The Study of Business and Globalisation@Limkokwing

October 13, 2008

Day 5 – Basic Organisation Designs

Filed under: Uncategorized — Dr. Derek W. Nicoll Ph.D. @ 11:40 am

Organizational design is the process by which managers alter the structure of their organization to meet the implementation demands of its chosen strategy.

Division of labor, or work specialization, describes the degree to which organizational tasks are subdivided into separate jobs. An entire job is not done by one person. Instead, it is divided into discrete steps, each one completed by a different person.

Early proponents believed that work specialization could lead to indefinitely increasing productivity. Since specialization was not widely practiced at the turn of the twentieth century, their belief was reasonable.

By the late 1940s, work specialization enabled manufacturing firms to make the most effective use of their employees’ skills. So, managers believed that division of labor offered an unending source of increased productivity.

By the 1960s, however, the human diseconomies resulting from work specialization began to offset the economic advantages. Managers today realize that while division of labor is appropriate for some jobs, productivity in other jobs can be increased through enlarging, not narrowing, job activities.

How many employees can a manager efficiently and effectively direct?
Some advocate small spans of control because they help managers maintain close control; but, there are several drawbacks: they require more managers and are more costly, they retard vertical communication, and they foster tight controls and limited employee autonomy.

In contrast, wide spans of control reduce costs, cut overhead, expedite decision making, increase flexibility, empower employees, and promote customer contact.

All things being equal, the broader the span of control, the more efficient the organization.
Organizational variables that influence how a company will determine an appropriate span of control: similarity and complexity of employee tasks, the proximity of employees, the presence of standardized procedures, the capabilities of the information management system, the strength of the firm’s value system, and the preferred style of management.

As a link in the chain of command, a manager with line authority has the right to direct the work of employees and to make certain decisions without consulting anyone. Of course, in the chain of command, every manager is also subject to the direction of his or her superior.

Authority refers to the rights inherent in a managerial position, such as giving orders and expecting that the orders will be obeyed. Authority, therefore, is related to one’s position within an organization and ignores the personal characteristics of the individual manager. When managers delegate authority, they must allocate commensurate responsibility to perform.

How does the contemporary view of authority and responsibility differ from the historical view? Early management scholars assumed that the authority and rights inherent in one’s formal position were the sole source of influence; so, managers were all powerful.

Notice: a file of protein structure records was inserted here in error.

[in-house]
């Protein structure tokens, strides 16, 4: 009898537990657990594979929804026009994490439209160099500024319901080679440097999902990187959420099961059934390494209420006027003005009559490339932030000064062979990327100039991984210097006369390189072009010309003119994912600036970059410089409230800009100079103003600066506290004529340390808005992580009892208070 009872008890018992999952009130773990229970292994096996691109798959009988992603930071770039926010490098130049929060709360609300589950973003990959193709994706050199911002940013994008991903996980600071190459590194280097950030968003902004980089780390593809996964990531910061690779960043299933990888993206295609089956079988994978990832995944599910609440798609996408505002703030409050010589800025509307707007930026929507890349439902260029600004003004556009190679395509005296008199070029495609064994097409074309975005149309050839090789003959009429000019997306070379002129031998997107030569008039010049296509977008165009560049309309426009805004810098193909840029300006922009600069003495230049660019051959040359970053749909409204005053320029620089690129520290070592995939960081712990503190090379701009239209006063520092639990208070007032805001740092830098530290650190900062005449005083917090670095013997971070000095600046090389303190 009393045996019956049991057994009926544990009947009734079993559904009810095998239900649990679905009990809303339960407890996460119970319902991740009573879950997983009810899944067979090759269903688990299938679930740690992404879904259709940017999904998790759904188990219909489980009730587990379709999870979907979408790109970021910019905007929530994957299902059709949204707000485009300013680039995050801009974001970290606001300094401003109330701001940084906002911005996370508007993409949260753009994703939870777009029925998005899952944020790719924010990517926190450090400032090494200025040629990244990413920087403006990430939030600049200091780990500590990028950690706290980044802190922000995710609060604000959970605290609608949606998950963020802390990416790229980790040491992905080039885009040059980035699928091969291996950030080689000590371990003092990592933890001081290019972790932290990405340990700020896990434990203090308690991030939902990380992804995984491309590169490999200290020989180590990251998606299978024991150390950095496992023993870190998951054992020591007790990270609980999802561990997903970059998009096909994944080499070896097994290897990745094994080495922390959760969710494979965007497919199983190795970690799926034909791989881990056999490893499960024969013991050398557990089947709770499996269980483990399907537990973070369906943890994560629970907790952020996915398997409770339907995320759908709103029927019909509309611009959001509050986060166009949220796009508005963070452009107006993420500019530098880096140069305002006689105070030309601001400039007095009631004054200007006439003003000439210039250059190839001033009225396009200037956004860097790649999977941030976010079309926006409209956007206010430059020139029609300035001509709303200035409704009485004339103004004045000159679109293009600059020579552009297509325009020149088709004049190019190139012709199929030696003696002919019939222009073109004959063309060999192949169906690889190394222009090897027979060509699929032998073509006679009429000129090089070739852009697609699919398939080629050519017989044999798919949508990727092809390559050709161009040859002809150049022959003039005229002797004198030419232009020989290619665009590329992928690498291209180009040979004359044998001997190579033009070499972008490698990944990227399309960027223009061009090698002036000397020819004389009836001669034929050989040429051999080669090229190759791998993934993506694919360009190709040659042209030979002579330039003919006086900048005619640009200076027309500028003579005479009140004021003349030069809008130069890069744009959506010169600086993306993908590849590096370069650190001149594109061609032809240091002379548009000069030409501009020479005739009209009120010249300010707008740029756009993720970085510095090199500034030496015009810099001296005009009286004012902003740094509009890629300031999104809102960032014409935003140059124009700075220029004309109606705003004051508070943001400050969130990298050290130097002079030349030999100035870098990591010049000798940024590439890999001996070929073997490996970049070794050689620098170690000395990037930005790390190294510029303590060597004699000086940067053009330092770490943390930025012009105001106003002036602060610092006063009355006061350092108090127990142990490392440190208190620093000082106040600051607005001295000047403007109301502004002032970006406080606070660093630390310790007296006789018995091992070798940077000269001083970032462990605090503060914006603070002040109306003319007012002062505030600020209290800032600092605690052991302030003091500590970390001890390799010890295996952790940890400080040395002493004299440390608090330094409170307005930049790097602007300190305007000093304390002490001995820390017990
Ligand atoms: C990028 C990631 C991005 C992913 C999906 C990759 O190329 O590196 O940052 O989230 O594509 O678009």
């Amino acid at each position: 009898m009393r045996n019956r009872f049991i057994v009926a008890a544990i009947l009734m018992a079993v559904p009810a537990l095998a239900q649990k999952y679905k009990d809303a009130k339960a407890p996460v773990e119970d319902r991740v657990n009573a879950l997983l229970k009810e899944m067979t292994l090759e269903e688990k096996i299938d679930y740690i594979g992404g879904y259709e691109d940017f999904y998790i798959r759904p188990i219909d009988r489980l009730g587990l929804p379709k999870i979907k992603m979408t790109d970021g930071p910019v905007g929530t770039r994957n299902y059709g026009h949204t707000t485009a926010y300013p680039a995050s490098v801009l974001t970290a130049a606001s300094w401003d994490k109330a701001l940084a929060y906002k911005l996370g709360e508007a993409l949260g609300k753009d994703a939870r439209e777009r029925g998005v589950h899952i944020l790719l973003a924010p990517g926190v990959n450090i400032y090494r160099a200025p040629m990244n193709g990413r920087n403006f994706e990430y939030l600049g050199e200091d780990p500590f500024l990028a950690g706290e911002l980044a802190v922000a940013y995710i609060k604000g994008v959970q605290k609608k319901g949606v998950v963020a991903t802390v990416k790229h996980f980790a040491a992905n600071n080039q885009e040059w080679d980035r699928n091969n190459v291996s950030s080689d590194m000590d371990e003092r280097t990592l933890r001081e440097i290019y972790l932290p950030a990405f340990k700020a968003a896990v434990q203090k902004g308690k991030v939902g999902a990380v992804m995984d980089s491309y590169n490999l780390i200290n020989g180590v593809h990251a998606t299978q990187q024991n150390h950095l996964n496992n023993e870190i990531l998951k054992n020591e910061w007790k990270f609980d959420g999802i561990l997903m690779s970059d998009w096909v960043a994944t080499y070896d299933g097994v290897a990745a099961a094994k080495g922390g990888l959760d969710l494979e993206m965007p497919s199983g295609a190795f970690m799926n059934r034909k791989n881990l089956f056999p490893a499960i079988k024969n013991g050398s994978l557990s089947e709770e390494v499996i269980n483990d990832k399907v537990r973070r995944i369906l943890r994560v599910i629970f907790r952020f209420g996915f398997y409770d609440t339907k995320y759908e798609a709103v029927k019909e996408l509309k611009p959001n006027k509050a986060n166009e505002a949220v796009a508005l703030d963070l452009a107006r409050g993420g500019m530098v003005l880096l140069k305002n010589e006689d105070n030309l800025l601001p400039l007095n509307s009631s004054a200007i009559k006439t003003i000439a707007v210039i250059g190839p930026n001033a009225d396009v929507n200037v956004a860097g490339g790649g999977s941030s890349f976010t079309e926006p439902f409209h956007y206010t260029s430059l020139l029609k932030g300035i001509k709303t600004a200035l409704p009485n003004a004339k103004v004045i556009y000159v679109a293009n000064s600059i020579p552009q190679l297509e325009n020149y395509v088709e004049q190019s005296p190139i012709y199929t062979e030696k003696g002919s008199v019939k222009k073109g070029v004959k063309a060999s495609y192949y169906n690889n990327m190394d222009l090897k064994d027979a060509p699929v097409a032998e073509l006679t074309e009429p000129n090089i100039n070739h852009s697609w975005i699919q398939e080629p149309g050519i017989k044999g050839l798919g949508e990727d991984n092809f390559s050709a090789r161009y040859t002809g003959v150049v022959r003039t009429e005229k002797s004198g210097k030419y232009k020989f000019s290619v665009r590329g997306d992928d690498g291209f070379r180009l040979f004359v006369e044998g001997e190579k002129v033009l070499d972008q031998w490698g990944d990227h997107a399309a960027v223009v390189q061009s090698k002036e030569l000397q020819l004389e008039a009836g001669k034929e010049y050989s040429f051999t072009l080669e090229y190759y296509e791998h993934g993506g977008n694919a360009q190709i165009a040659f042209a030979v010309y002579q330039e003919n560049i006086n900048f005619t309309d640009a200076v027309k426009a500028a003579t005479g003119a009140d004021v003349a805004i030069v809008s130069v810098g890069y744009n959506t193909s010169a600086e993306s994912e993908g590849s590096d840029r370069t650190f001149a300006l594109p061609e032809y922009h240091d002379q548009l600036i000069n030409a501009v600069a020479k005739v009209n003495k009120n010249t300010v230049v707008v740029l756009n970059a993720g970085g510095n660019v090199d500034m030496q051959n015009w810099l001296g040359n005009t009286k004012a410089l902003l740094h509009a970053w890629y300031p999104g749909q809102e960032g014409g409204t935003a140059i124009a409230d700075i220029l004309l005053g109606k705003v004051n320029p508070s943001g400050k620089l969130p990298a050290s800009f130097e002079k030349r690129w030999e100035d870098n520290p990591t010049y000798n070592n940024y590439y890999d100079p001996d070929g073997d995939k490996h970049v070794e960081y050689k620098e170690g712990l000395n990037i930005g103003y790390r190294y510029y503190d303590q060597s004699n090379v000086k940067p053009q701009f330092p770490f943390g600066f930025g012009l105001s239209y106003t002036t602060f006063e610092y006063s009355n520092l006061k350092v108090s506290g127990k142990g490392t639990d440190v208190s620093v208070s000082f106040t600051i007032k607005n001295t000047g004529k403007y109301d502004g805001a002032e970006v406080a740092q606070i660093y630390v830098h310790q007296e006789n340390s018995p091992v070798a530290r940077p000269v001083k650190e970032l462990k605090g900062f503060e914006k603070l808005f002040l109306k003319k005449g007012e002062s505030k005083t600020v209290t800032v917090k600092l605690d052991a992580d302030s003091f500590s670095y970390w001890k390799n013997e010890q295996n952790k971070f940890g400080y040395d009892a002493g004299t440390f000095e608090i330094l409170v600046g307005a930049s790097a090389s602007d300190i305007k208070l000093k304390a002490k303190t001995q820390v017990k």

Authority refers to the rights inherent in a managerial position, such as giving orders and expecting that the orders will be obeyed. Authority, therefore, is related to one’s position within an organization and ignores the personal characteristics of the individual manager. When managers delegate authority, they must allocate commensurate responsibility to perform.

How does the contemporary view of authority and responsibility differ from the historical view? Early management scholars assumed that the authority and rights inherent in one’s formal position were the sole source of influence; so, managers were all powerful.

Early management writers distinguished between two forms of authority: line and staff.

Line authority entitles a manager to direct the work of an employee. It is the employer-employee relationship that extends from the top of the organization to the lowest echelon, according to the chain-of-command (see the following chart).

If the term line is used to differentiate between levels of management, line managers contribute directly to the achievement of organizational objectives. Managers with staff authority support, assist, and advise those who hold line authority. The chart above illustrates line and staff authority.

Early organizations were simpler; staff was less important, and management was only minimally dependent on technical specialists. Modern theorists now realize that nonmanagers can have power and that power is not perfectly correlated with one’s job.

Authority is a right based on one’s position in an organization. It goes with the job. Power, on the other hand, refers to an individual’s capacity to influence decisions. Authority, therefore, is a part of the larger concept of power. Authority and power are compared in this slide and the one that follows.

As the slide above illustrates, authority is a two-dimensional concept: that is, the higher one is in an organization, the more authority he or she has.

Day 4 – The Foundations of decision-Making

You can go directly to slideshare HERE to download the PowerPoint slides and print the notes pages.

Advertisements

Leave a Comment »

No comments yet.

RSS feed for comments on this post. TrackBack URI

Leave a Reply

Fill in your details below or click an icon to log in:

WordPress.com Logo

You are commenting using your WordPress.com account. Log Out / Change )

Twitter picture

You are commenting using your Twitter account. Log Out / Change )

Facebook photo

You are commenting using your Facebook account. Log Out / Change )

Google+ photo

You are commenting using your Google+ account. Log Out / Change )

Connecting to %s

Create a free website or blog at WordPress.com.

%d bloggers like this: